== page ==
A few years ago, there was a brief moment in the NFL where all anyone could talk about was Tim Tebow. Tebow was a controversial figure who I didn’t have much of an opinion on, but he sparked a comment from Chuck Klosterman (I think) that changed the way I think about political discussions. I’ve never been able to track the exact quote down, but it was something like “half the country loves him, half the country hates him, but both sides think they’re an oppressed minority.” Now I don’t know if that was really true with Tebow, but I think about it every time someone says “what no one is talking about…” or “the conventional wisdom is….” or even just a basic “most people think is….” I always get curious about how we know this. It’s not unusual that I’ll hear someone I know and love assert that the media never talks about something I think the media constantly talks about. It’s a perplexing issue.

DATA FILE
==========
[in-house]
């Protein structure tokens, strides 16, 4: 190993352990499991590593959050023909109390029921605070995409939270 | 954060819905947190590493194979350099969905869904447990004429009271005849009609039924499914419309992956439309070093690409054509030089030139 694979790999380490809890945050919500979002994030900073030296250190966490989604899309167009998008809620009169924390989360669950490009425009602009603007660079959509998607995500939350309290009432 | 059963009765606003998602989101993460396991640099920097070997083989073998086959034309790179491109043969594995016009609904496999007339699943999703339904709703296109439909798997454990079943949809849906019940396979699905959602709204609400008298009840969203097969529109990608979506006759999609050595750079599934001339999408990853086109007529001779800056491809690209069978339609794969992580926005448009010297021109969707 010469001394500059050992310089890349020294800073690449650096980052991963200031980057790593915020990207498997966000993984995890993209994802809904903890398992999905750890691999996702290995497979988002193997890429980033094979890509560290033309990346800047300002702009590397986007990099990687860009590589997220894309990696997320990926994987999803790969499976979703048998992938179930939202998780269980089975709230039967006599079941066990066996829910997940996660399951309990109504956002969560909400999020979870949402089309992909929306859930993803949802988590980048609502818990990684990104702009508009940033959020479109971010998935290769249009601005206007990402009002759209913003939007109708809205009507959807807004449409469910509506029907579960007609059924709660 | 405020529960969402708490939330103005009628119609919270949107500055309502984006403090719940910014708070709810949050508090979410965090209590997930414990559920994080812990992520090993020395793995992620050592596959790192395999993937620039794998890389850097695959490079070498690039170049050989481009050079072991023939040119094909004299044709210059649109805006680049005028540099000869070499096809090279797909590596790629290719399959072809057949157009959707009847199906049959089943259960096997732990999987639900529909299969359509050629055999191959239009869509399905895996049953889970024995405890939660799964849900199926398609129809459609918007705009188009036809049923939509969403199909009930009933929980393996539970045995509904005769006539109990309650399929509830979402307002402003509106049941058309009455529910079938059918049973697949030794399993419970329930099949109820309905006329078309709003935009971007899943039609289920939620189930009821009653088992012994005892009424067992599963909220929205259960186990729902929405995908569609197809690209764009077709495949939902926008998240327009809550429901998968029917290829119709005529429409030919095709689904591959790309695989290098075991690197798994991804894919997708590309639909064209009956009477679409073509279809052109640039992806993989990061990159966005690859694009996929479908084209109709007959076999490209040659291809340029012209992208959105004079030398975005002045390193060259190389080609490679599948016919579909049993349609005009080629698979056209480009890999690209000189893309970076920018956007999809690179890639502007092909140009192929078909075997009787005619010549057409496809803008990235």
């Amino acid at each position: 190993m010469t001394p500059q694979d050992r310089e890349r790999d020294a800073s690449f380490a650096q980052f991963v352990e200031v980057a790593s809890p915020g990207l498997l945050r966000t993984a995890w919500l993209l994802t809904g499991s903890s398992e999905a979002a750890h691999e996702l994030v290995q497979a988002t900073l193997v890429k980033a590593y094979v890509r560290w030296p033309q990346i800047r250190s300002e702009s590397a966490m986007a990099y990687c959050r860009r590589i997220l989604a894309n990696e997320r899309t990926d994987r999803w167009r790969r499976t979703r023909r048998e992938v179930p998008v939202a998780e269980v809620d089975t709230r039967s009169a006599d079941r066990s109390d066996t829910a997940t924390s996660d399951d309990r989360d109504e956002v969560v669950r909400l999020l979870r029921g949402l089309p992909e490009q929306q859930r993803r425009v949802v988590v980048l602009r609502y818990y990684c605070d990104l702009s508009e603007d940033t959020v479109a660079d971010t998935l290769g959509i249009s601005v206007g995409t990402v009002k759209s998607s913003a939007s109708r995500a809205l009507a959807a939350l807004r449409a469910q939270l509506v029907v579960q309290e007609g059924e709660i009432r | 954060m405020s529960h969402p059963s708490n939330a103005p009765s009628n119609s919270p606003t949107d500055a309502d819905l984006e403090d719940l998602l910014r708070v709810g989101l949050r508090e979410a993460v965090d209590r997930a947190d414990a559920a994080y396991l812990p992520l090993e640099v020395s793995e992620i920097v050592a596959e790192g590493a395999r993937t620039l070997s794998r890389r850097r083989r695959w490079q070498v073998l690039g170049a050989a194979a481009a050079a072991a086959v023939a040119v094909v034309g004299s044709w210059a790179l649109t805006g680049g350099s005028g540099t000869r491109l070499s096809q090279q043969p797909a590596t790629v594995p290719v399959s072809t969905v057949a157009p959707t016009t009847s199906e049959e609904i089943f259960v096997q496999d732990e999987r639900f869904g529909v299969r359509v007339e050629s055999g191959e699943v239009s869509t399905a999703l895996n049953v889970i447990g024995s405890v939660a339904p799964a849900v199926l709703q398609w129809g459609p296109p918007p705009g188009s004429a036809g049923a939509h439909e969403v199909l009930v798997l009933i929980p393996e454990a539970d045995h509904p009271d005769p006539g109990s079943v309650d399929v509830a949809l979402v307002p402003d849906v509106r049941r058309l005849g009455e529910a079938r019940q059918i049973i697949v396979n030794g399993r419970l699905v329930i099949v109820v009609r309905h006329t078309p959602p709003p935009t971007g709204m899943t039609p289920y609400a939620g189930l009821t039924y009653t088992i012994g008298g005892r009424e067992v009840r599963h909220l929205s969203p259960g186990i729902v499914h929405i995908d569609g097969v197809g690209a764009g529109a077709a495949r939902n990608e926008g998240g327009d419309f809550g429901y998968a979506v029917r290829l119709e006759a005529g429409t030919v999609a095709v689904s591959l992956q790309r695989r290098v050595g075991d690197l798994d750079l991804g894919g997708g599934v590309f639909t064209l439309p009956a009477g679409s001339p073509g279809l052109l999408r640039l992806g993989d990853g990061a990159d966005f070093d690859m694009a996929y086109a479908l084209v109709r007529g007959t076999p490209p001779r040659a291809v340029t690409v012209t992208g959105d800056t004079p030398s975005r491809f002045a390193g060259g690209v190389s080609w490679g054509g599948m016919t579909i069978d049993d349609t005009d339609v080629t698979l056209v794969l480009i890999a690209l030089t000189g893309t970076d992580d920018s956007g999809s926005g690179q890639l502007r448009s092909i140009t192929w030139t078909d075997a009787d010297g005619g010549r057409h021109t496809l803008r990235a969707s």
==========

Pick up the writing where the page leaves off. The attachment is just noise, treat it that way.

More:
Anyway, that interest is why I was super excite by this Washington Post puzzle that showed how easily our opinions about what others think can be skewed even if we’re not engaging in selection bias. It also illustrates two things well: 1) why the opinion of well known people can be important and 2) why a well known person advocating for something does not automatically mean that issue is “settled”.
Good things to consider the next time I find myself claiming that “no one realizes” or “everyone thinks that”.